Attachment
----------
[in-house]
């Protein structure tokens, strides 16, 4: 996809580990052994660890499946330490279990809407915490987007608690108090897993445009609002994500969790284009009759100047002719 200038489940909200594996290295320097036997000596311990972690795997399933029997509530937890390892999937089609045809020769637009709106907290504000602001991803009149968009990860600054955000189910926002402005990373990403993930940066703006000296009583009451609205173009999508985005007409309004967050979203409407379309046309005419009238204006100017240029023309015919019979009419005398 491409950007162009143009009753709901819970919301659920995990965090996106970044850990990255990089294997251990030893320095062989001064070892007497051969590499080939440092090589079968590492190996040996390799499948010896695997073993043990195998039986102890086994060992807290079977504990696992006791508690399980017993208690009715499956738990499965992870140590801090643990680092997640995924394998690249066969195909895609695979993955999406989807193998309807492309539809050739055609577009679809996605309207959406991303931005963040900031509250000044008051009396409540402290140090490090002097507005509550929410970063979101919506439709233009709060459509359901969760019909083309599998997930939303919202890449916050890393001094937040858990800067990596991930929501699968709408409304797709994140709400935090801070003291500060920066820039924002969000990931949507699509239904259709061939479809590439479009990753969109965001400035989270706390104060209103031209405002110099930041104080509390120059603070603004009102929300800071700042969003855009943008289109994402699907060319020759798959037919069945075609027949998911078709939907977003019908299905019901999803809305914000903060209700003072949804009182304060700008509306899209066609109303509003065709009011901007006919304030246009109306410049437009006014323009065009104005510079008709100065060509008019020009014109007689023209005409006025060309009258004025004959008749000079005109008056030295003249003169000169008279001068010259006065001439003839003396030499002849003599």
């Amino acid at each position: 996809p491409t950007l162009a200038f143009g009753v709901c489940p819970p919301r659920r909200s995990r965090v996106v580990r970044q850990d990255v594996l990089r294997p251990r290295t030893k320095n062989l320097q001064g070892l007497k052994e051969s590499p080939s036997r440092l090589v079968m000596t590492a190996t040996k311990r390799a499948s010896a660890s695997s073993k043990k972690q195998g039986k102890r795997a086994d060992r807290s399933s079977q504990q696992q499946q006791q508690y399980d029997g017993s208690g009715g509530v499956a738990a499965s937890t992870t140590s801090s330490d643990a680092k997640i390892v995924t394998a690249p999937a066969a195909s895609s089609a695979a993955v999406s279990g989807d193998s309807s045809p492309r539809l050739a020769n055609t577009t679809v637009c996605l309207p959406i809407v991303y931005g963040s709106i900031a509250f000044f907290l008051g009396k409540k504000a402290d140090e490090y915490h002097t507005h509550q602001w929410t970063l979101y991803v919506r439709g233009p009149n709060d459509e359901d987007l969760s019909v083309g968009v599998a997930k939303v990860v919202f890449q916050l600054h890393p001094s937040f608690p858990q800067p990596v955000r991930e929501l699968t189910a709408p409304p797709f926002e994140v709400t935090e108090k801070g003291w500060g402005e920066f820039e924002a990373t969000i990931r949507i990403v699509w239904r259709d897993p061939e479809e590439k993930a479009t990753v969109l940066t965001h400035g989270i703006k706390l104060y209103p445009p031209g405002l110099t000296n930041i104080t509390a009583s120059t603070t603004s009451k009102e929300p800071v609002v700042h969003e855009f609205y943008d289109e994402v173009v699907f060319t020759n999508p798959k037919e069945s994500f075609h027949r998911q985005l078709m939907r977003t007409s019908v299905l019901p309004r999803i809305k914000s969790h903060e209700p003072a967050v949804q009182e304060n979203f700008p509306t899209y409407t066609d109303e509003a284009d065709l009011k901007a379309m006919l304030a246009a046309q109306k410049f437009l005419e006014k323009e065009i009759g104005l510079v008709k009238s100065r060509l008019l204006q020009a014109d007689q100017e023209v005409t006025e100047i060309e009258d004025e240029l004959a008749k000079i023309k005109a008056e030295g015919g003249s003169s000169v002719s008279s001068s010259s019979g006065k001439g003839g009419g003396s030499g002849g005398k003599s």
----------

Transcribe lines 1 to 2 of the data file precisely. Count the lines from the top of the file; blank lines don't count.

[in-house]
């Protein structure tokens, strides 16, 4: 996809580990052994660890499946330490279990809407915490987007608690108090897993445009609002994500969790284009009759100047002719 200038489940909200594996290295320097036997000596311990972690795997399933029997509530937890390892999937089609045809020769637009709106907290504000602001991803009149968009990860600054955000189910926002402005990373990403993930940066703006000296009583009451609205173009999508985005007409309004967050979203409407379309046309005419009238204006100017240029023309015919019979009419005398 491409950007162009143009009753709901819970919301659920995990965090996106970044850990990255990089294997251990030893320095062989001064070892007497051969590499080939440092090589079968590492190996040996390799499948010896695997073993043990195998039986102890086994060992807290079977504990696992006791508690399980017993208690009715499956738990499965992870140590801090643990680092997640995924394998690249066969195909895609695979993955999406989807193998309807492309539809050739055609577009679809996605309207959406991303931005963040900031509250000044008051009396409540402290140090490090002097507005509550929410970063979101919506439709233009709060459509359901969760019909083309599998997930939303919202890449916050890393001094937040858990800067990596991930929501699968709408409304797709994140709400935090801070003291500060920066820039924002969000990931949507699509239904259709061939479809590439479009990753969109965001400035989270706390104060209103031209405002110099930041104080509390120059603070603004009102929300800071700042969003855009943008289109994402699907060319020759798959037919069945075609027949998911078709939907977003019908299905019901999803809305914000903060209700003072949804009182304060700008509306899209066609109303509003065709009011901007006919304030246009109306410049437009006014323009065009104005510079008709100065060509008019020009014109007689023209005409006025060309009258004025004959008749000079005109008056030295003249003169000169008279001068010259006065001439003839003396030499002849003599």